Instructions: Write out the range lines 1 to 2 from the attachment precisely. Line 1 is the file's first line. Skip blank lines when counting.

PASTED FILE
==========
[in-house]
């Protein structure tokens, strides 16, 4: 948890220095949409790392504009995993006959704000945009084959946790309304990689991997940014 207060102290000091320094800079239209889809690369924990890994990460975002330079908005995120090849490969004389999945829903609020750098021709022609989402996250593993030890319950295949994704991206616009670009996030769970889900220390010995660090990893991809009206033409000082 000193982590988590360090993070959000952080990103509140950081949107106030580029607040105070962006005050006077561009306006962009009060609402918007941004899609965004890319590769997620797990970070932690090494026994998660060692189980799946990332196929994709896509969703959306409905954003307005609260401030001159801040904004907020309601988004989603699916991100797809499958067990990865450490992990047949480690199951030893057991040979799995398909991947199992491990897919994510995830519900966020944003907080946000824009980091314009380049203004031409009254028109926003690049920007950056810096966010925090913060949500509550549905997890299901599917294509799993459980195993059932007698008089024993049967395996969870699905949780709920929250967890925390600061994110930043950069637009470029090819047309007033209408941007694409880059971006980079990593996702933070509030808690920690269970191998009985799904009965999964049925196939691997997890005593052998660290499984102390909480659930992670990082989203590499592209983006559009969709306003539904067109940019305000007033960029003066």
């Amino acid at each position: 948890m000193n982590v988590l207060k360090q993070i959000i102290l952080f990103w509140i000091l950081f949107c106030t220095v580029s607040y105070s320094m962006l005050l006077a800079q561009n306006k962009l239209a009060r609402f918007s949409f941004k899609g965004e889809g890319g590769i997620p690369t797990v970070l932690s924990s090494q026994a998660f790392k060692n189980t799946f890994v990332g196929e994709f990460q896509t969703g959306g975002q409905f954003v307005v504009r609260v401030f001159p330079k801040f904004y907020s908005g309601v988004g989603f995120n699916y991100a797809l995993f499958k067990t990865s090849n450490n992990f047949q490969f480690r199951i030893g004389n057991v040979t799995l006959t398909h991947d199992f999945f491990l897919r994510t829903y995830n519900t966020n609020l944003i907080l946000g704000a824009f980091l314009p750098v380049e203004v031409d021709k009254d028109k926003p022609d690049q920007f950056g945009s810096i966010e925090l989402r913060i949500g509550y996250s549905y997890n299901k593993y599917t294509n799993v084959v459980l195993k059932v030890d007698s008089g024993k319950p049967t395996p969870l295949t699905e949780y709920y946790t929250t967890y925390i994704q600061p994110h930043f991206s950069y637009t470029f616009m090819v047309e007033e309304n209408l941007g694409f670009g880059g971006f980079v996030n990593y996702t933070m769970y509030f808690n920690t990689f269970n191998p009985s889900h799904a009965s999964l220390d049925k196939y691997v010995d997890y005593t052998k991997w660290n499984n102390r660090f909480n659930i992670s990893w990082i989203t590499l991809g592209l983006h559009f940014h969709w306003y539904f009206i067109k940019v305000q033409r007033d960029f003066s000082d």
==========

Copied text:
[in-house]
């Protein structure tokens, strides 16, 4: 948890220095949409790392504009995993006959704000945009084959946790309304990689991997940014 207060102290000091320094800079239209889809690369924990890994990460975002330079908005995120090849490969004389999945829903609020750098021709022609989402996250593993030890319950295949994704991206616009670009996030769970889900220390010995660090990893991809009206033409000082 000193982590988590360090993070959000952080990103509140950081949107106030580029607040105070962006005050006077561009306006962009009060609402918007941004899609965004890319590769997620797990970070932690090494026994998660060692189980799946990332196929994709896509969703959306409905954003307005609260401030001159801040904004907020309601988004989603699916991100797809499958067990990865450490992990047949480690199951030893057991040979799995398909991947199992491990897919994510995830519900966020944003907080946000824009980091314009380049203004031409009254028109926003690049920007950056810096966010925090913060949500509550549905997890299901599917294509799993459980195993059932007698008089024993049967395996969870699905949780709920929250967890925390600061994110930043950069637009470029090819047309007033209408941007694409880059971006980079990593996702933070509030808690920690269970191998009985799904009965999964049925196939691997997890005593052998660290499984102390909480659930992670990082989203590499592209983006559009969709306003539904067109940019305000007033960029003066």